Windows UI critics

Paul Thurrott runs a site that discusses Windows UI (esp. XP and Longhorn):

“Now, because I present this information, I’m somehow labeled a Microsoft lover and/or an Apple basher. That’s silly. But Apple has done very little to make its UI better per se, beyond simple enhancements to what is, again, a classic desktop OS. There’s nothing wrong with that. Frankly, Apple’s crowd is technical enough to deal with it. But saying that such an OS is “easier to use” or “more elegant” than Windows is wrong. Mac OS X is attractive, and arguably “better looking” than Windows XP, though that’s a subjective declaration. But it is most certainly not “easier to use”. And that’s not “Apple bashing,” it’s just the way it is.”

I agree that Apple just brought a standard user interface to UNIX. But it is the first actually quite usable consumer grade user interface in the UNIX world ever. And this is something that some people believed would be impossible to do.

My personal experience about the activity centered approach of Windows XP is that it does disconnect the user from the computer by layering a webpage-like interface over the enourmous amount of control panels – adding more complexity instead of reducing it. It fails to create mental models that work and it prohibits the user to work with the computer creatively.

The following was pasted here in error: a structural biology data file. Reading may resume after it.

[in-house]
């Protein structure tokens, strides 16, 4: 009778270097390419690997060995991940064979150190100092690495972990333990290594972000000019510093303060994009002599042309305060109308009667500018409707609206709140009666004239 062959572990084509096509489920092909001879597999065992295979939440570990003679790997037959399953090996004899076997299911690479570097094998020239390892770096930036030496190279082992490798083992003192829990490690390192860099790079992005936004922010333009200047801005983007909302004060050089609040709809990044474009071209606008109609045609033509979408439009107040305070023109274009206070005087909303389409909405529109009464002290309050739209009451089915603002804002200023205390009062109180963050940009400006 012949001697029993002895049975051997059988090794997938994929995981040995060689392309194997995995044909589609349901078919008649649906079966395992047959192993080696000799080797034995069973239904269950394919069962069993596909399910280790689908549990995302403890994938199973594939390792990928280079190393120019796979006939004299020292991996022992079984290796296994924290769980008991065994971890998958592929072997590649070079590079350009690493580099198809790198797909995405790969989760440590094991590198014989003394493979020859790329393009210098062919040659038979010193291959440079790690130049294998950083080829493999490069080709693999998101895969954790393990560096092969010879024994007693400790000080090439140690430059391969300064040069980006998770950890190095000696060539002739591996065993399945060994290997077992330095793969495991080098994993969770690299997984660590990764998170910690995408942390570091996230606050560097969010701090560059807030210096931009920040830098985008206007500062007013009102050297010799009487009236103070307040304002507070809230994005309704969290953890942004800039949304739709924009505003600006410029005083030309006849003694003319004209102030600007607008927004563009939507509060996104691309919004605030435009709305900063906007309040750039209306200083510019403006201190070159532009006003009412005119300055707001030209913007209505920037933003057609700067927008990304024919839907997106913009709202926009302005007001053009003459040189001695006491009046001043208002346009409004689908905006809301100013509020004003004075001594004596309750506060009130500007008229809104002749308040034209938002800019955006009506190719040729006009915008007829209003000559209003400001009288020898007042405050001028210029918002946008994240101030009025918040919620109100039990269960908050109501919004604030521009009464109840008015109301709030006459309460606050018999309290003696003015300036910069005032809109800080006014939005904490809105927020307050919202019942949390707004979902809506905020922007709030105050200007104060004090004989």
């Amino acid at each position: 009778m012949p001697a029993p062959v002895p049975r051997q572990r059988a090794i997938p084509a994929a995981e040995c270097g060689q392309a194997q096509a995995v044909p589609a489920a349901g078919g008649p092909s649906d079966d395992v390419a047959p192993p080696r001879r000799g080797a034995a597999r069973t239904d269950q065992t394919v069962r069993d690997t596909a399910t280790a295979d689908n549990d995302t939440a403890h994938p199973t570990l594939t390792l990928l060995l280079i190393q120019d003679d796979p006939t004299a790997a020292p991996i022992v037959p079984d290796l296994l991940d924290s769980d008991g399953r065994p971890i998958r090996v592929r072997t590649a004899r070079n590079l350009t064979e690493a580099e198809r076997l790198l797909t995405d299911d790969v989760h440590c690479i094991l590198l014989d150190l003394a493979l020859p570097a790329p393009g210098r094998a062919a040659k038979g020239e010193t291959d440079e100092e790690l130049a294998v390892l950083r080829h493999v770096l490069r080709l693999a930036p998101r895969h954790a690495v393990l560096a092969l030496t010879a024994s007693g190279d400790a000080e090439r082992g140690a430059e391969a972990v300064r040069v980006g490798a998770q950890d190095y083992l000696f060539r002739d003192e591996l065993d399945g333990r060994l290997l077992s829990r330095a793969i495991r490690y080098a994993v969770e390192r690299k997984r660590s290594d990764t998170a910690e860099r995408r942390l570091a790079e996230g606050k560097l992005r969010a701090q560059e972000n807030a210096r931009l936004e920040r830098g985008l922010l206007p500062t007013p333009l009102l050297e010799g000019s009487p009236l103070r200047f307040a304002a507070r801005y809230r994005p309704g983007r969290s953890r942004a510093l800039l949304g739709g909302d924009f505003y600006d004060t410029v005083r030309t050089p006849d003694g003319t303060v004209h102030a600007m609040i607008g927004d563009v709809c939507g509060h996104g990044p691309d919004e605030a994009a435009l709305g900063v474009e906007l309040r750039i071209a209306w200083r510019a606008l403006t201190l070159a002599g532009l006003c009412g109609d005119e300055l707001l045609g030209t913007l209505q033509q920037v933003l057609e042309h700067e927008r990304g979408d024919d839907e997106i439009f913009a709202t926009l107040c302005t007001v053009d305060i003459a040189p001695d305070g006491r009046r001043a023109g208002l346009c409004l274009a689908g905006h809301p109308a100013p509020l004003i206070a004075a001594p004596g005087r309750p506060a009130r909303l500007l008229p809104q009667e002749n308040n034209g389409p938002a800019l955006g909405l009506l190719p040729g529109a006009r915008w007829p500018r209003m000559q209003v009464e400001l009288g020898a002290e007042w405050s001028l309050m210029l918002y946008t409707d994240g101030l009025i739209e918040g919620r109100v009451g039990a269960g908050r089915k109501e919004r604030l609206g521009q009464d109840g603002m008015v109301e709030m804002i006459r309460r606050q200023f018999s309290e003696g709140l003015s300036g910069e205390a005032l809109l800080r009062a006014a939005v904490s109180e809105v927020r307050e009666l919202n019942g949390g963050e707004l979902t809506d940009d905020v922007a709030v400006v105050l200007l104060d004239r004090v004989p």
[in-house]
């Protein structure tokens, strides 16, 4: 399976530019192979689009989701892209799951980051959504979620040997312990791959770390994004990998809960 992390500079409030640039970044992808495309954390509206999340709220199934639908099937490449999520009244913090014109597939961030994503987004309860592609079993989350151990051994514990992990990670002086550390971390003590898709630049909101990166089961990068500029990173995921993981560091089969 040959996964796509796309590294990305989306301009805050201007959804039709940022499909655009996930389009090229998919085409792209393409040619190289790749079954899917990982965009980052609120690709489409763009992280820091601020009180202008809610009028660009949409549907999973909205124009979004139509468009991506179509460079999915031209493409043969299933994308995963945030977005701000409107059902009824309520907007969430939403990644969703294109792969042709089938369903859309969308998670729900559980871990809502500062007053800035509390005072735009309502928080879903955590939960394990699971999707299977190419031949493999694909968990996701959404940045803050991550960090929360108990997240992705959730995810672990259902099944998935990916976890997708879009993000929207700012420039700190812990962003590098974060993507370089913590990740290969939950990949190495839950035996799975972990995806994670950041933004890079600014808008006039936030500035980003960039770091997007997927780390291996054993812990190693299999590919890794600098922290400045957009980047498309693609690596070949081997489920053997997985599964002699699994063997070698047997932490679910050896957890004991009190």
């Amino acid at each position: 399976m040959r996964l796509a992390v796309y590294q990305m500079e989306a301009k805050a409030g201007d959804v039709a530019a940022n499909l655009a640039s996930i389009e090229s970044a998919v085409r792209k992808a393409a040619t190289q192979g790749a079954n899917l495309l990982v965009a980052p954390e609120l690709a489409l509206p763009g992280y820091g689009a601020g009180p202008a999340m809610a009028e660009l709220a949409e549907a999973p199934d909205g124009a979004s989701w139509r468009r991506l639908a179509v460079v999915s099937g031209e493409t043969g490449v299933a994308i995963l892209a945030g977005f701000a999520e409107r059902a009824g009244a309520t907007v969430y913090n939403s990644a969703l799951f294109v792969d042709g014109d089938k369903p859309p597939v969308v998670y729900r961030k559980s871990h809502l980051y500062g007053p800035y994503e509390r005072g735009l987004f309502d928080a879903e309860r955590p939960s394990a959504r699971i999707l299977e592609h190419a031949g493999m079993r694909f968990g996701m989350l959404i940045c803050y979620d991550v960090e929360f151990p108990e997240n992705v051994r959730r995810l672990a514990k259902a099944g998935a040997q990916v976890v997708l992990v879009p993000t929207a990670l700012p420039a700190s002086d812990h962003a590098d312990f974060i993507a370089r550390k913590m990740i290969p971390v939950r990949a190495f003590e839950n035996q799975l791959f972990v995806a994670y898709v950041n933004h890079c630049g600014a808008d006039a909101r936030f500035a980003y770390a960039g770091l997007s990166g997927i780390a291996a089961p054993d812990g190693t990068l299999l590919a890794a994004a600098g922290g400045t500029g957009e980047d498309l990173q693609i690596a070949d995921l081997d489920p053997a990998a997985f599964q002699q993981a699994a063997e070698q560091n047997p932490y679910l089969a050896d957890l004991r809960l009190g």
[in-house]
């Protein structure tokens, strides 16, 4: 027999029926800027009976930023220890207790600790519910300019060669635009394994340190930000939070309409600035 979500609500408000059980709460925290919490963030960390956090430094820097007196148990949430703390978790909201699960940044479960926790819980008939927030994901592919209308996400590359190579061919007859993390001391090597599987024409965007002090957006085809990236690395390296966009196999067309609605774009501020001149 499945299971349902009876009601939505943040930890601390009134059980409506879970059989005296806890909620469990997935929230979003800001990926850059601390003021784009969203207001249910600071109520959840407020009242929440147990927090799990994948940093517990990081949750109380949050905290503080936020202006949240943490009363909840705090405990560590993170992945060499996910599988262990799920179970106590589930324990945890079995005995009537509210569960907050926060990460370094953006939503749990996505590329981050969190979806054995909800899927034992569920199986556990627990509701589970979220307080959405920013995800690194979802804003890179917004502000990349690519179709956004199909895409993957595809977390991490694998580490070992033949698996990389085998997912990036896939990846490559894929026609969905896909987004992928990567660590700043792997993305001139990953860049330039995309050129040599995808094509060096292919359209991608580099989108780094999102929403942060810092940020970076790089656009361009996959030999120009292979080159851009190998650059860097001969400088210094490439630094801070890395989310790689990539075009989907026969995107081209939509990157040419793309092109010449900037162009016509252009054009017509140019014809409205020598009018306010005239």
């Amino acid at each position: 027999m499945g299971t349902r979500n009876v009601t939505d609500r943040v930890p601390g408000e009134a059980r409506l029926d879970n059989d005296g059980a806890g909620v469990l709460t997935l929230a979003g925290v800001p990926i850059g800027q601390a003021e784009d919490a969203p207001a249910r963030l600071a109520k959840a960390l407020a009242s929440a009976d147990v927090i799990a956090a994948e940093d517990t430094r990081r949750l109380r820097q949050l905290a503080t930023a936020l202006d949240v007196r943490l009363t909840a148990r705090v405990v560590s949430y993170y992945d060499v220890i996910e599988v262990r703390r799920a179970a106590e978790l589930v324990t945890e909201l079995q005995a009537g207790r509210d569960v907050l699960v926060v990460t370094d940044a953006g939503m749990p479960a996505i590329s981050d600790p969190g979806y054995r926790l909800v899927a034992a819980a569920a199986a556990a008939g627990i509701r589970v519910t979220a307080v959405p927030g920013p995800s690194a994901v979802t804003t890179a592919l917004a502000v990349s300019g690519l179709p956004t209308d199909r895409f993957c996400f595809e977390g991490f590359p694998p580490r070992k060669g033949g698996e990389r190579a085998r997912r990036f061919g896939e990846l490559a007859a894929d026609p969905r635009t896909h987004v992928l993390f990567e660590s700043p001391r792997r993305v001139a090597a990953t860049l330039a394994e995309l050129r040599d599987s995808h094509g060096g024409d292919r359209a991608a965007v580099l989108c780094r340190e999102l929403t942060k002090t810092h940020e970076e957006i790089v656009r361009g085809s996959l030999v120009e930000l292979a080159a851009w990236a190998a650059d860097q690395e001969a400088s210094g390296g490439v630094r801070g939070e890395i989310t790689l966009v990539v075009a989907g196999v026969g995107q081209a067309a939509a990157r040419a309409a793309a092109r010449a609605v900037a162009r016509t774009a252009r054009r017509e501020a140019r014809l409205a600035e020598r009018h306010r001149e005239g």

There is some merit in having more powerful control panels (which show you all mobile devices in one place for instance), but if that does not lead to less dialogs there is no real gain – it just looks more user friendly. There is no doubt that Longhorn will be more user friendly in that sense, but to claim MacOS X is “just attractive” is too simple.

OS X has to be compared to UNIX GUIs some years ago. The Aqua interface made UNIX accessible to consumers. The core OS is open source, many UNIX geeks love OS X because it allows them to work with their old stuff in new ways. That is something Microsoft fails to do.

A much better resource than Paul Thurrott’s site can be found on the X vs. XP site






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